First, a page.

Nature discusses how the proteins that cause havoc in the brains of Alzheimer’s patients can be transmitted from person to person:
They stress that their research does not suggest that disorders such as Alzheimer’s disease are contagious, but it does raise concern that certain medical and surgical procedures pose a risk of transmitting such proteins between humans, which might lead to brain disease decades later.
“The risk may turn out to be minor — but it needs to be investigated urgently,” says John Collinge, a neurologist at University College London….
The researchers discovered extensive deposits of a protein called amyloid-beta during post-mortem studies of the brains of four people in the United Kingdom. They had been treated for short stature during childhood with growth-hormone preparations derived from the pituitary glands of thousands of donors after death.
Britain stopped the cadaver-derived growth hormone treatment in 1985 and replaced it with a treatment that uses synthetic growth hormone. But Collinge’s team was able to locate old batches of the growth-hormone preparation stored as powder for decades at room temperature in laboratories at Porton Down, a national public-health research complex in southern England.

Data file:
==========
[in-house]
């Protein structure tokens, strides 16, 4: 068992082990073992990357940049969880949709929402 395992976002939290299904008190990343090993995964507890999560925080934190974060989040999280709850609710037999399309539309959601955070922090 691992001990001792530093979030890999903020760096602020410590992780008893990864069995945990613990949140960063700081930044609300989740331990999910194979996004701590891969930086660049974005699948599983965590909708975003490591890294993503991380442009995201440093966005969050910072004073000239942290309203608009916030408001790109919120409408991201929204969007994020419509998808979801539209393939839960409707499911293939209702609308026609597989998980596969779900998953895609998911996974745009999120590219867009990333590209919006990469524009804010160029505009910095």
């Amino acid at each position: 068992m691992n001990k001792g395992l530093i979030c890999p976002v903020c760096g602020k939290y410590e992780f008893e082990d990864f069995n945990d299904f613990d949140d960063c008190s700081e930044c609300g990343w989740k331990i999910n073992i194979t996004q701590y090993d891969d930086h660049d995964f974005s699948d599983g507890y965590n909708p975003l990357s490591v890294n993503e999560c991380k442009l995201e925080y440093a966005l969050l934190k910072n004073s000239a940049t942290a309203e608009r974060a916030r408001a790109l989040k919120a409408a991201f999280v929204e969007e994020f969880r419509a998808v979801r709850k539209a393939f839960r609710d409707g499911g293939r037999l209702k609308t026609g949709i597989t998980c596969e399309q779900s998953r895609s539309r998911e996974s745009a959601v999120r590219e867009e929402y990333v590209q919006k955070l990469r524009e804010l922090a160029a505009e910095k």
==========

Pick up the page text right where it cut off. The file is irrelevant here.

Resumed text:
When the researchers analysed the samples, their suspicions were confirmed: they found that some of the batches contained substantial levels of amyloid-beta and tau proteins.
That the transmissibility of the amyloid-beta could be preserved after so many decades underlines the need for caution, says [Mathias] Jucker [of the Hertie Institute for Clinical Brain Research in Tubingen, Germany]. The sticky amyloid clings tightly to materials used in surgical instruments, resisting standard decontamination methods. But Jucker also notes that, because degenerative diseases take a long time to develop, the danger of any transfer may be most relevant in the case of childhood surgery where instruments have also been used on old people.